Saturday, June 18, 2011

Book Review: Ender’s Game by Orson Scott Card

Publisher: Tor Science Fiction, July 15, 1994 (originally published 1985)
Pages: Paperback, 324
Series: #1
Buy it on Amazon

From Goodreads: In order to develop a secure defense against a hostile alien race’s next attack, government agencies breed child geniuses and train them as soldiers. A brilliant young boy, Andrew “Ender” Wiggin lives with his kind but distant parents, his sadistic brother Peter, and the person he loves more than anyone else, his sister Valentine. Peter and Valentine were candidates for the soldier-training program but didn’t make the cut—young Ender is the Wiggin drafted to the orbiting Battle School for rigorous military training.

Ender’s skills make him a leader in school and respected in the Battle Room, where children play at mock battles in zero gravity. Yet growing up in an artificial community of young soldiers Ender suffers greatly from isolation, rivalry from his peers, pressure from the adult teachers, and an unsettling fear of the alien invaders. His psychological battles include loneliness, fear that he is becoming like the cruel brother he remembers, and fanning the flames of devotion to his beloved sister.

Is Ender the general Earth needs? But Ender is not the only result of the genetic experiments. The war with the Buggers has been raging for a hundred years, and the quest for the perfect general has been underway for almost as long. Ender’s two older siblings are every bit as unusual as he is, but in very different ways. Between the three of them lie the abilities to remake a world. If, that is, the world survives.

My Rating: (4.5/5)

Ender’s Game is one of my favorite books of all time. I thoroughly enjoyed reading this book and it helped me out of a reading funk I’d been having for a while so I suggest it if you’re having one, too. I wasn’t too sure about it when it was recommended to me, but I took a chance and I’m glad I did.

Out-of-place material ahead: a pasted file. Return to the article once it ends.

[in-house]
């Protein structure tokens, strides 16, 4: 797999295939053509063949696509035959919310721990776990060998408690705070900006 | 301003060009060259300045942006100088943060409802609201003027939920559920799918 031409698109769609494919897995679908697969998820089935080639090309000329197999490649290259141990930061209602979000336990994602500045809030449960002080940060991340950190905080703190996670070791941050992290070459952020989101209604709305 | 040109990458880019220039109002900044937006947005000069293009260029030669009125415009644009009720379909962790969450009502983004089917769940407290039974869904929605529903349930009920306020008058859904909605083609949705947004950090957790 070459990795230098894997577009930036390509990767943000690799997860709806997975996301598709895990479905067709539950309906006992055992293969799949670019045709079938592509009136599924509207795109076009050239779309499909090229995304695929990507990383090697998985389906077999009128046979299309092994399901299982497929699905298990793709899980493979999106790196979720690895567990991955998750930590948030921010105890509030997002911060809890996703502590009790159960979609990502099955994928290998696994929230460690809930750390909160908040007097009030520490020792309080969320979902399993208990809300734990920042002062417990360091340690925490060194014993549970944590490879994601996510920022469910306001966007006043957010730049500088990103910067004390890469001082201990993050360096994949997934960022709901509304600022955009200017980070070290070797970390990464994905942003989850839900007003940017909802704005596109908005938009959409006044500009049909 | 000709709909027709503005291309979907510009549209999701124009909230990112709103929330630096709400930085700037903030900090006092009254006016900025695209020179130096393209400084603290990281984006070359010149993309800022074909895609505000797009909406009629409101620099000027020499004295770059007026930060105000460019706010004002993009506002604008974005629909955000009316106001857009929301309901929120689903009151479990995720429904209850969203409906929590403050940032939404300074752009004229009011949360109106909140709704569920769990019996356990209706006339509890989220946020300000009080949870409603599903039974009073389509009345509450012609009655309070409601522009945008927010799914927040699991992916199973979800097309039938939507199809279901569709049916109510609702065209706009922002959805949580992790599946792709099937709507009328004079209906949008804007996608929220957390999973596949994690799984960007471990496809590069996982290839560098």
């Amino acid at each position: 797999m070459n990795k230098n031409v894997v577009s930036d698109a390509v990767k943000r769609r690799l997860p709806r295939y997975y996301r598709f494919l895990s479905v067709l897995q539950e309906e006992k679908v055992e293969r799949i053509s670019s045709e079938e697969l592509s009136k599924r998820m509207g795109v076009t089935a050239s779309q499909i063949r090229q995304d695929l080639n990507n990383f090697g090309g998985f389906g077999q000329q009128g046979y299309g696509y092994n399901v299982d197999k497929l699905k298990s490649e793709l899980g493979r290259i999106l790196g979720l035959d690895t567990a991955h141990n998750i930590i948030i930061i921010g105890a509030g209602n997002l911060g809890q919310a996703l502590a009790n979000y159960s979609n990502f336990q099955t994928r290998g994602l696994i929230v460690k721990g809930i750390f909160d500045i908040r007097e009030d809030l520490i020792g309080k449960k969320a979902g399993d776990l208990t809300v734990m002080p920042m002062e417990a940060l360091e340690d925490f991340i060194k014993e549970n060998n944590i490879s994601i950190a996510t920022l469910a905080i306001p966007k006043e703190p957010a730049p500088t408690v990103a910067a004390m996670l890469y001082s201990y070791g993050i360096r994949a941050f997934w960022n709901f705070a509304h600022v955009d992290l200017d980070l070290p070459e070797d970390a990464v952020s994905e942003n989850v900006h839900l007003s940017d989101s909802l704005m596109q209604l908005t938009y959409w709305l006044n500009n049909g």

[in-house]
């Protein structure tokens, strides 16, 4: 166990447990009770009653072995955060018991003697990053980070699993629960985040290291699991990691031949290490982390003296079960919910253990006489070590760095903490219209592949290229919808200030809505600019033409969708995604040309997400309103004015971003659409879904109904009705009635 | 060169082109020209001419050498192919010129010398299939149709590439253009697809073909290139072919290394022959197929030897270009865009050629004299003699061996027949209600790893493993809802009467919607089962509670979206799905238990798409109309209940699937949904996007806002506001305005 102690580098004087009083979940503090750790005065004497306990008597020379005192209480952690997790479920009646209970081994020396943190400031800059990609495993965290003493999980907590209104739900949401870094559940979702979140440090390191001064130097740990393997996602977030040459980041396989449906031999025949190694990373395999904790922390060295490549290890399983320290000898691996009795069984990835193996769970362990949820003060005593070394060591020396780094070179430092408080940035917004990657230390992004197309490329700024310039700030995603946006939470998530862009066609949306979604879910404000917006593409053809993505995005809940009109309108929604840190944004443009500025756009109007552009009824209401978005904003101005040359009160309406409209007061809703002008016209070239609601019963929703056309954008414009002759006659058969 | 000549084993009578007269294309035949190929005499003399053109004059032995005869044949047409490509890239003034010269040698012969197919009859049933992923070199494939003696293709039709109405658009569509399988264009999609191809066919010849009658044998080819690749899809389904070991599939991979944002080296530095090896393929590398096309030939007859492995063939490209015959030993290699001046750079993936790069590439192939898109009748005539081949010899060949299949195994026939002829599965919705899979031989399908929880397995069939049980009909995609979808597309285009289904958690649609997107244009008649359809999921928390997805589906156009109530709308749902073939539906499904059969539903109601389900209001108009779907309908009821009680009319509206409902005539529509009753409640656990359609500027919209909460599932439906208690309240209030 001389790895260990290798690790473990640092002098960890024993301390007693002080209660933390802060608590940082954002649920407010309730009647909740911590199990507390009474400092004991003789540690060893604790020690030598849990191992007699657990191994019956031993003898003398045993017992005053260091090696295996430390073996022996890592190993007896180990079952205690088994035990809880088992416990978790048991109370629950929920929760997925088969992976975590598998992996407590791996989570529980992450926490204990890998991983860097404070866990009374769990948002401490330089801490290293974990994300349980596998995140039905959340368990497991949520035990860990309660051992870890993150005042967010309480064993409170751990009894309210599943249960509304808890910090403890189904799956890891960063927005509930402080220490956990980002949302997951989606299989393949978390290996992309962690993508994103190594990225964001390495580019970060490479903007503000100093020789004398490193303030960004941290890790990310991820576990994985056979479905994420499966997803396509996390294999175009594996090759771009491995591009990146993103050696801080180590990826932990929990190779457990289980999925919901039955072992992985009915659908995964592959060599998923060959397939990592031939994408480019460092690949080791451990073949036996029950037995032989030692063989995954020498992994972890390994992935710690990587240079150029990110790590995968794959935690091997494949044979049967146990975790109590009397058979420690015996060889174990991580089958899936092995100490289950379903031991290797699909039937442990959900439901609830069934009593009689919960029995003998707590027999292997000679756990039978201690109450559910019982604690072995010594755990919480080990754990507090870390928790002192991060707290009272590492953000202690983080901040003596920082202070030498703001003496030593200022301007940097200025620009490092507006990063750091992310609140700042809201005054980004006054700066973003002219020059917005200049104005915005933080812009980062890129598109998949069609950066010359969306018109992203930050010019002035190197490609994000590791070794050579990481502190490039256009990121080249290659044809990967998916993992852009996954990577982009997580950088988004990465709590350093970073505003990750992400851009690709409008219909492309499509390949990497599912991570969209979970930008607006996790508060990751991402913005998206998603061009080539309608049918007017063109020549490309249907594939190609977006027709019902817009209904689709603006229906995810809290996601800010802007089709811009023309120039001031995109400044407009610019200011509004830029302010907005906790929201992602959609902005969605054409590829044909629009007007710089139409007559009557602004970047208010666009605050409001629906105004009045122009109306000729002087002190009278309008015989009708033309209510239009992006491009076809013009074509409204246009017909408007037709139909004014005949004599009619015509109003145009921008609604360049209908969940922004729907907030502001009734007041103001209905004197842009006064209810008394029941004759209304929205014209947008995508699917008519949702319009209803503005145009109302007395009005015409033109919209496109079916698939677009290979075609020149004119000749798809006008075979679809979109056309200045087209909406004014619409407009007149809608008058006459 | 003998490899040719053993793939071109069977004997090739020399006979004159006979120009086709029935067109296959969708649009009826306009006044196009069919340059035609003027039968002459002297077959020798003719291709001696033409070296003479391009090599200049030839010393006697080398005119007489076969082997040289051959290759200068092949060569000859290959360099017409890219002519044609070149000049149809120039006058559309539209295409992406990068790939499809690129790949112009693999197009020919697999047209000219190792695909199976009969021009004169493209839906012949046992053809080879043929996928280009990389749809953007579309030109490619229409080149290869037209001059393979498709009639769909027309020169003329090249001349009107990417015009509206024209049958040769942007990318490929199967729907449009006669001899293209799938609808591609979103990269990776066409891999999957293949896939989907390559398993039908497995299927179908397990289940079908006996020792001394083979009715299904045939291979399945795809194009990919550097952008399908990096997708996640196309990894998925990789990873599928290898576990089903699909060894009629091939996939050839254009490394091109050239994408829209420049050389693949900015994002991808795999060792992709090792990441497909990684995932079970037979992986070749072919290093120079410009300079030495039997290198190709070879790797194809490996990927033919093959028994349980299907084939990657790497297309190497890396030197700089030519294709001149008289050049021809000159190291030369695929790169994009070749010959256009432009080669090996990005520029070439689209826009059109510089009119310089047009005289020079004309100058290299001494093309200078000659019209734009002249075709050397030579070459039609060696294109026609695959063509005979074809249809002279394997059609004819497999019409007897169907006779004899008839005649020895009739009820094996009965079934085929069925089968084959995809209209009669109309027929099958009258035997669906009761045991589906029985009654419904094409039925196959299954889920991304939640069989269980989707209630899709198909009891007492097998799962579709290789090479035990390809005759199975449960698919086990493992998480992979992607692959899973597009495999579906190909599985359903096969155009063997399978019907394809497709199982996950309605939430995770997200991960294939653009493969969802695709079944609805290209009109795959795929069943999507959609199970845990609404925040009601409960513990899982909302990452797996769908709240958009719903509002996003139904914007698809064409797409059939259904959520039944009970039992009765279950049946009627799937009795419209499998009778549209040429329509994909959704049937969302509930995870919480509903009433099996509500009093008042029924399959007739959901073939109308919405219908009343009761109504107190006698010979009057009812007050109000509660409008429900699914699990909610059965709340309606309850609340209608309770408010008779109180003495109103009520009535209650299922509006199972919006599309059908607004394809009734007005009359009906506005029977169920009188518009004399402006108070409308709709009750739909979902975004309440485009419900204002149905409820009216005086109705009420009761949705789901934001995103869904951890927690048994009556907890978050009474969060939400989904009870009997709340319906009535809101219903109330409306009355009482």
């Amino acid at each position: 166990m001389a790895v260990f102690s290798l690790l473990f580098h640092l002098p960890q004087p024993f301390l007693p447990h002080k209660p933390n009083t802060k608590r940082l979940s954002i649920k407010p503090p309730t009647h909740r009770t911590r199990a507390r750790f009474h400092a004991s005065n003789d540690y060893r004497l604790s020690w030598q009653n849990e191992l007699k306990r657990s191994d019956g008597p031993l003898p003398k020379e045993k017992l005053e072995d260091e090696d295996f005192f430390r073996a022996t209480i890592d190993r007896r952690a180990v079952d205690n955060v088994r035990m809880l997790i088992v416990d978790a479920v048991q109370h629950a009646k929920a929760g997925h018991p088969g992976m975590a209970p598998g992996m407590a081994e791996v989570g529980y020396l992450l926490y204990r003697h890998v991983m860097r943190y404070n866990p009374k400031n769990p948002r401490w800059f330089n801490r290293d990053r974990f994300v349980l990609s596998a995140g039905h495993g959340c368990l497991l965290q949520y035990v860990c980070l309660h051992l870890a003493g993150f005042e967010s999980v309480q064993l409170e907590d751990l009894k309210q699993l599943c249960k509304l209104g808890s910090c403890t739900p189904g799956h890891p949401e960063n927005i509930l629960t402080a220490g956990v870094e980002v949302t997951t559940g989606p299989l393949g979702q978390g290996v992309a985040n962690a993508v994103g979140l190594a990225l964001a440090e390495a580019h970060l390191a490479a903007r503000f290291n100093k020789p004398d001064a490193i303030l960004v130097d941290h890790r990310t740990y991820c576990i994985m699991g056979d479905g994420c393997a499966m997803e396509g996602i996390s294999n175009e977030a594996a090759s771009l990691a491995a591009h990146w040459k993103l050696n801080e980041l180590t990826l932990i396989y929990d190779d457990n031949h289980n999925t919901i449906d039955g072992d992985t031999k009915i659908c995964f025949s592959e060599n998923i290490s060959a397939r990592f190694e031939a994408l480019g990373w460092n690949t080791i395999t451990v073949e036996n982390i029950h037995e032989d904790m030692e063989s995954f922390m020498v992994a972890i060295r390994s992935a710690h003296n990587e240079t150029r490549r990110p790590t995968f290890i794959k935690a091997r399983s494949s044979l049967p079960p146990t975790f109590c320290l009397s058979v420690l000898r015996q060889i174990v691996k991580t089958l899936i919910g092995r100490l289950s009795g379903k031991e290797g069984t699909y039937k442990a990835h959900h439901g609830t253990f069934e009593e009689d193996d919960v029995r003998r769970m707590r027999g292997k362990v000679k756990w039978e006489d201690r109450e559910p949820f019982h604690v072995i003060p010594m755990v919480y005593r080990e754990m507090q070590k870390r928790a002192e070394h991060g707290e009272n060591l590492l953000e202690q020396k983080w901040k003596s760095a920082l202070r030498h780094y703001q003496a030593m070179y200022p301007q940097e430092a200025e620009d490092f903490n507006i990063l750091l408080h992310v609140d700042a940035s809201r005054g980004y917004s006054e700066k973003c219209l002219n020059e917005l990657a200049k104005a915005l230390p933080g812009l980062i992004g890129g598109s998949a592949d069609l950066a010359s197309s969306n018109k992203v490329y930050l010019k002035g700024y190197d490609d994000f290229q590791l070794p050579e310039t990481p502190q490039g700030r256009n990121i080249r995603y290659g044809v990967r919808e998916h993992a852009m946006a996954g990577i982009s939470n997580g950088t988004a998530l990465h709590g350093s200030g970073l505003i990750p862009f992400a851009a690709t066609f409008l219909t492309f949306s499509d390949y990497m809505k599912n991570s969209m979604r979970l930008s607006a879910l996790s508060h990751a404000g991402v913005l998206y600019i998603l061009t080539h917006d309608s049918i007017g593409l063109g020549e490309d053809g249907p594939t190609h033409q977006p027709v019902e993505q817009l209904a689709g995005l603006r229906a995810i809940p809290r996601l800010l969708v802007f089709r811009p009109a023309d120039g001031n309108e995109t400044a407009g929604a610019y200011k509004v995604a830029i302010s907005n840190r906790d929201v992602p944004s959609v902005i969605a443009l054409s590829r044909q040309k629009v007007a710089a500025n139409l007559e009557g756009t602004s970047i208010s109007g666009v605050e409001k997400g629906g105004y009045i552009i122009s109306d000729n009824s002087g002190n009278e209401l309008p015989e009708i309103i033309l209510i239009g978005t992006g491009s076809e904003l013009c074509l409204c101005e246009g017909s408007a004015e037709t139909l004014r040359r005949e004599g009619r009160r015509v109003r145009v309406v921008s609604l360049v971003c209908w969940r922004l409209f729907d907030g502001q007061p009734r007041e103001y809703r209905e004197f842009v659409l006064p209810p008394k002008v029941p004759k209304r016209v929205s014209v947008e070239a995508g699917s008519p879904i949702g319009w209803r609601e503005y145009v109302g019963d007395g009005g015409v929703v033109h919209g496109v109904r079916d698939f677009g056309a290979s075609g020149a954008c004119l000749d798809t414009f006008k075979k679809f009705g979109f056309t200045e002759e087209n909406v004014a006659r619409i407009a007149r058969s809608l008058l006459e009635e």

Ender is a great character, and even though he’s a young child, he’s more like a little adult. He’s a genius, but not because he spews scientific equations or anything. He’s more like a creative thinker: a sensitive strategist in every situation he’s in whether it’s figuring out how to handle school bullies or figuring out how to keep his brother from killing him. For most of the book he’s a loner though not exactly by choice and I think we can all identify with that at some point in our lives.
Both Valentine and Peter are great characters as well, and I love that Orson Scott Card goes back and forth between what Ender is doing at school and the shenanigans his siblings are conjuring at home. Peter, by the way, is the perfect villain because not only is he a genius, but also seems to sometimes be evil and sometimes alright and as Ender’s brother, you’re never sure if you can trust him.
This is a great book for lovers of science fiction but I would also recommend it to readers who haven’t reach much sci-fi before. Some of the space gravity lingo is difficult to understand but it’s usually explained very well. The aliens are not a main feature – they are mostly just referred to, so if you’re squeamish about things like that, no problem. And finally, if you love deep character development, I know you’ll love Ender, too.
[Note: Ender’s Game is the first of a series, but it’s also a great standalone book as well. The books that follow are completely different (example: the next one is set 3,000 years after this one), but of course you can indulge if you want!]


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